PITTSBURGHCarnegie Mellon University researchers have found that within the brain's neocortex lies a subnetwork of highly active neurons that behave much like people in social networks. Like Facebook, these neuronal networks have a small population of highly active members who give and receive more information than the majority of other members, says Alison Barth, associate professor of biological sciences at Carnegie Mellon and a member of the Center for the Neural Basis of Cognition (CNBC). By identifying these neurons, scientists will now be able to study them further and increase their understanding of the neocortex, which is thought to be the brain's center of higher learning.
Up to trillions of neurons make up the neocortex, the part of the cerebral cortex that is responsible for a number of important functions, including sensory perception, motor function, spatial reasoning, conscious thought and language. Although neuroscientists have been studying the neocortex for 40 years, technologies had only allowed them to look broadly at general areas of the brain, but not at the high-resolution of individual neurons. While they believed only a small proportion of neurons were doing most of the work in the neocortex, they couldn't see if this was indeed the case.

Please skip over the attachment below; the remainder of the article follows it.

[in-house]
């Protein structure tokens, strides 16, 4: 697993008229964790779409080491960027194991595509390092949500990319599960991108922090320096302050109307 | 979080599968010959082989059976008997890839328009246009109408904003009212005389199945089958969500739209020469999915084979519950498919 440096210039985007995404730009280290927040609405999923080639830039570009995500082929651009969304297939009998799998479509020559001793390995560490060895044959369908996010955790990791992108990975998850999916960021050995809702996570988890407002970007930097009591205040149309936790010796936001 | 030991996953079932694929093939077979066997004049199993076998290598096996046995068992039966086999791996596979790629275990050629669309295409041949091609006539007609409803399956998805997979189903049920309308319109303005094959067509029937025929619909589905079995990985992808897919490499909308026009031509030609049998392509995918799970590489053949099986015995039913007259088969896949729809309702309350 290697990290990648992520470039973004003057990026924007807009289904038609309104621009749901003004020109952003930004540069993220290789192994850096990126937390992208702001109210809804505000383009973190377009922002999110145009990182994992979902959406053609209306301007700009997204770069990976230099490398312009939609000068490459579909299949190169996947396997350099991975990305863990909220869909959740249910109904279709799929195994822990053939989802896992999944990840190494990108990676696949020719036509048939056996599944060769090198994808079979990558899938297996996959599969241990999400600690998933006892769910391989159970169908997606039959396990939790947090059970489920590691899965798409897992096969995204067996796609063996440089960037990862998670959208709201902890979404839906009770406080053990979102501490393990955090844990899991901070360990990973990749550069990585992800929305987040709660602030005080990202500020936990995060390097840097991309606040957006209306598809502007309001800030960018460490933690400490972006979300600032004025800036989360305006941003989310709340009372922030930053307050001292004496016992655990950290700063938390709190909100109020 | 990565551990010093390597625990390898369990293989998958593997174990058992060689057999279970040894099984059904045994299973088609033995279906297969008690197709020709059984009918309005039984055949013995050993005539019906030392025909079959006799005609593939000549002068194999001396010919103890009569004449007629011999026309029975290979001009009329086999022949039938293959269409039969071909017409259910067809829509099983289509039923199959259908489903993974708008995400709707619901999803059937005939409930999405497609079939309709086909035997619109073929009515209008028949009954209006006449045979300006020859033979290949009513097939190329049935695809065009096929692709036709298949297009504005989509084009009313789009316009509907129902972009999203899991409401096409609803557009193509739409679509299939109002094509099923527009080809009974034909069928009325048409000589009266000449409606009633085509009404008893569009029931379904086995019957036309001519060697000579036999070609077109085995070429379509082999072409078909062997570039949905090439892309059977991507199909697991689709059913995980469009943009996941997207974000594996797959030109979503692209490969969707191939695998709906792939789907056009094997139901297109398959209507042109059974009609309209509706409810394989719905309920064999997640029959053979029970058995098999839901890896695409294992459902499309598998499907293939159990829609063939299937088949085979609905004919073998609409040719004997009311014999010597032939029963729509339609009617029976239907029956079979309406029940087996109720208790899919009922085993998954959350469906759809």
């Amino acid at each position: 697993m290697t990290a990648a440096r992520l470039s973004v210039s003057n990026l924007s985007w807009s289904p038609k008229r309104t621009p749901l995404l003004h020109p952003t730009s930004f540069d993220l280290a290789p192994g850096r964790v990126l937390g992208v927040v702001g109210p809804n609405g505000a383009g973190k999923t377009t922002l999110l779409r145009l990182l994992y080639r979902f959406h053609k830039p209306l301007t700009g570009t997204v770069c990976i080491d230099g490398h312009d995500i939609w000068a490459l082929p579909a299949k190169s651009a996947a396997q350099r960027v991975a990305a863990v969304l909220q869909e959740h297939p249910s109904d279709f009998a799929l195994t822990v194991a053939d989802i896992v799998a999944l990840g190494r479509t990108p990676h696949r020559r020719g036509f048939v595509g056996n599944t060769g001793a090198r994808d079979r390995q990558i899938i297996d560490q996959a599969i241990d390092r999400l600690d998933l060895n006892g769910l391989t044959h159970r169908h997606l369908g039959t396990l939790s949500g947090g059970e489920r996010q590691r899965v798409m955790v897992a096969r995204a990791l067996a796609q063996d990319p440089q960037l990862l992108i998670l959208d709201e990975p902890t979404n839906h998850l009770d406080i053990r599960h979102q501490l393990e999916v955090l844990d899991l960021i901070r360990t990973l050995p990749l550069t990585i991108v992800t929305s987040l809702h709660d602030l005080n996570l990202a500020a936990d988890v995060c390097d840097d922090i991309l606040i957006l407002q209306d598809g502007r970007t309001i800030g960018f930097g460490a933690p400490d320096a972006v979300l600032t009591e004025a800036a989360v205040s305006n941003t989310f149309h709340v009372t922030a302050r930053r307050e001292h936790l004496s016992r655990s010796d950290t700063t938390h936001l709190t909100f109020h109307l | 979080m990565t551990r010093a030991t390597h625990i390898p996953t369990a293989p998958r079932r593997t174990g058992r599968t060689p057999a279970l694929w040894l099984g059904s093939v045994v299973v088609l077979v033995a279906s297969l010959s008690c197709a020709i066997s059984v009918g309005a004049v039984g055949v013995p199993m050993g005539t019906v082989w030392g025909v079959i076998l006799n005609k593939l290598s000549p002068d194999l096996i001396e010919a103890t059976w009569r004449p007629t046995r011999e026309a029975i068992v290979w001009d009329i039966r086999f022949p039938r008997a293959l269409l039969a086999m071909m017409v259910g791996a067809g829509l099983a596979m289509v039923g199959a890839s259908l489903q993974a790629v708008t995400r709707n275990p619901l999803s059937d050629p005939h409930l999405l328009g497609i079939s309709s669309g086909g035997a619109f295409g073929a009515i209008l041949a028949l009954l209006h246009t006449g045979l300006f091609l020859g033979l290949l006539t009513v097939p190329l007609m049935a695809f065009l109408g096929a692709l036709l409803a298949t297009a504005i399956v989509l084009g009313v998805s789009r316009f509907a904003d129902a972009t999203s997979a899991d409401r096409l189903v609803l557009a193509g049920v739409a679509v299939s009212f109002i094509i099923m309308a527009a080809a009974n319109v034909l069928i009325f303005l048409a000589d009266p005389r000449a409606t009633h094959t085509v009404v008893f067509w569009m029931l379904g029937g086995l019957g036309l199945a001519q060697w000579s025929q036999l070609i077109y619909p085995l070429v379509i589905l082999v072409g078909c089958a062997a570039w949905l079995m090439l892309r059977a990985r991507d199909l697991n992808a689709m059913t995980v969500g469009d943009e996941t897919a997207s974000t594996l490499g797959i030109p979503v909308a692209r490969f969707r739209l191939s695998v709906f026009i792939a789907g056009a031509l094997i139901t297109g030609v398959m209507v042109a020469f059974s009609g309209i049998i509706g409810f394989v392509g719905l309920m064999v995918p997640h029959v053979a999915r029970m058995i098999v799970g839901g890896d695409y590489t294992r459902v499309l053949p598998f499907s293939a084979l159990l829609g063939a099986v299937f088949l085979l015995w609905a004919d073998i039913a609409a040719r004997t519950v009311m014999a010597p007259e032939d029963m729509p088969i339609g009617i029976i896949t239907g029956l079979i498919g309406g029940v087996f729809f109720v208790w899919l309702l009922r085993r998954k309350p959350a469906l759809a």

In the current study, published in the journal Neuron, the researchers used a specialized transgenic mouse model developed by Barth to overcome these challenges and clearly see which neocortical neurons were the most active. The model links green fluorescent protein (GFP) with the activity-dependent gene fos, causing the neuron to light up when it is activated. The researchers, including former Carnegie Mellon and CNBC postdoctoral student Lina Yassin, who is now at the Ludwig-Maximillians-Universtat Munich, took recordings from both fos-labeled and unlabeled neurons and found that the most active neurons were expressing the fos gene. The researchers were then able to isolat
|Contact: Jocelyn Duffy|
Carnegie Mellon University